The announcement in California of the arrival of random power shut-offs this fire season sent everyone scrambling to maps. In order to stop fires spread of fires, the impending public safety power shut-offs crashed websites as folks scrambled to get updates in real time, frustrated by the relative opacity of maps in a hub of high tech mapping and public data, as the impending possibility of power shut-offs wreaked neurological chaos on peoples’ bearings. From mapping fires, we transitioned to the uncertainty of mapping regions where consumers would lose power in an attempt to prevent fires from spreading due to strikes on live wires of broken limbs, branches, or failed transmission structures whose immanent collapse were feared to trigger apocalyptic fires of the scale of those witnessed last fires season, as the largest fire in California history raged for days, destroying property and flattening towns, burning victims who followed GPS lacking real-time information about fires’ spread.
In an eery mirroring of looking to maps to monitor the real-time spread of fires, which we sensed in much of California by smoke’s acrid air, the expectancies to which we had been habituated to consult real-time updates was transferred to the availability of electricity, in a sort of mirror image unsurprising as the outages were intended to stop fires’ spread. The decision to continue public power safety shut-offs as a part of the new landscape of controlling fires’ spread in future years–perhaps needs to be accepted for up to a decade, although this was walked back to but five years in recent years.
Expanded power shut-offs justified by needs for public safety suggest how much climate change has changed the expanded nature of fire risk. But in an era when the vast majority of televised segments that aired on network television– ABC, CBS, and NBC combined–despite an abundance of powerful image and video footage the 243 segments on destructive wildfires raging across northern and southern California, a type of public disinformation seems to have been practiced by most news outlets that served only to disorient viewers from gaining any purchase on the fires, colored by the shifting validity of climate change denial as a position among their viewing public: only eight of the news media mentions of the fires, or 3.3%, mentioned climate change as a factor in the fires’s spread, from October 21 to November 1, as the spread of fires in northern California grew that precipitated public power shut-offs. If new cycles shy away from citing climate change as a factor on the spread of fires, most of the mentions came from specific weather reporters, from NBC’s Al Roker to CBS’ Jeff Berardelli, extending the range of fire seasons and area of burn, the silo-ization of such explanations were rarely digested in mainline reporting. And if FOX ran 179 segments on the fires, more than other cable networks, climate change was mentioned in 1.7%, with most segments mocking the contribution of climate change.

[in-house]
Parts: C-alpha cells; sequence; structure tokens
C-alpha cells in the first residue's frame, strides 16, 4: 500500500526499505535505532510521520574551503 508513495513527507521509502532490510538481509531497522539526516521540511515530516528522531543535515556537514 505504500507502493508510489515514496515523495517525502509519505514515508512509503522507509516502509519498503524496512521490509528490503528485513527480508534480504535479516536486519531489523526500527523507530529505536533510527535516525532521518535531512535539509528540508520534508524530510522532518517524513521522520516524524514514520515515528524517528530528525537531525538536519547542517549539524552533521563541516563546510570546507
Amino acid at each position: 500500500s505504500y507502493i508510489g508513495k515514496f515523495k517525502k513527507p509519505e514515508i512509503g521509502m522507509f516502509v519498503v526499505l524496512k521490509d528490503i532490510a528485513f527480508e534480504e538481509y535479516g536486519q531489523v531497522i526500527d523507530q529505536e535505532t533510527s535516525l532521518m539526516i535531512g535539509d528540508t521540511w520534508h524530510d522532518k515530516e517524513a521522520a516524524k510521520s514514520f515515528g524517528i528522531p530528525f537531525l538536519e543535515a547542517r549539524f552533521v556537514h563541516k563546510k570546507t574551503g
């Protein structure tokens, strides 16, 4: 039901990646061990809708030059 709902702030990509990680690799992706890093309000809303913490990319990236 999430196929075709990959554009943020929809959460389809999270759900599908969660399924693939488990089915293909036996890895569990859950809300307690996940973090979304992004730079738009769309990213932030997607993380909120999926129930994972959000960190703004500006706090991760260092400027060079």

If we are poorly served by the news media in reporting the fires and downplaying climate change–or indeed criticizing California for poorly maintaining its forests’ safety, as President Trump, the eery landscapes provided by PG&E raise questions about the messages they communicate.
But the electric green maps of a startlingly unnatural aquamarine, yellow, and orange suggested a strange distantiation of the landscape in the age of Climate Change. The electrified hues of the maps, which monitored the possibility of customers loosing electricity in many districts, reveals a level of poor management and lack of any coherent strategy for climate change as much as the huge area that is served by PG&E, and the man-made infrastructure of electricity and transmission towers, which courts have rightly decided the privately-owned power agency that serves state residents is responsible for.
While we follow the news, even among the most die-hard news addicts, the prospect of “public safety” power shut-offs seemed unannounced and irresponsible, and a premonition of a new landscape of risk. For the shut-offs that were announced as impending by PG&E reflect a deep insecurity of fires, climate change and perhaps what we feared was a collective unpreparedness to deal with a new set of implications of climate crisis we have not even been able to acknowledge or even fully recognize, but which seemed spinning out of control–even in the nature of maps that were made of it–and to betray a lack of imagination, creativity, and foresight, abandoning the long-term view.
The sense of emergency electrifies a landscape whose woodland-urban interface is electrified by aging power structures and transmission lines, carrying increased current to extra-urban areas. And there is a fear that the long-term view is lacking, as we continue to turn to maps, even months after the first shut-offs were announced to forestall fears of a raging fire season. As we map the expanding sense of risk to respond to both demand for currently updated real-time maps for fires, and the calamitous images of apocalyptic fires raging that dominate the news cycle and make us fear the near future, or have a sense of living with a deferred sense of emergency at our doorsteps. And so when we received a text message of impending loss of electricity, we turned en masse to maps to learn about outages at risk, alerted to the need to ready ourselves as best we could by our local government-
Extreme fire prevention funding, precarious in the Trump Era, stands to be abolished as the Dept. of Interior retreats from federal fire programs: the Wildland Fire Office, funded at $13 million in 2012, if slated to be abolished in the Trump era, in an agenda denying climate change, lacks funding, undermining close scientific examination of a new topography of fires, even as climate change has increased the costliness of fires and the ferocity of their spreads. If the costs of the Camp Fire of 2018 grow beyond $10 billion–or over six times as much as the Oakland Firestorm of 1991–those costs and the cost of insurance liabilities only stand to grow. As we confront poor planning of climate readiness, as we lack real images of extinguishing fires’ spread–and imagine the temporary shut offs can intervene as a deus ex machine to prevent fires’ spreads all we have to forestall the fears of spreading flames and intense firestorms or whirls.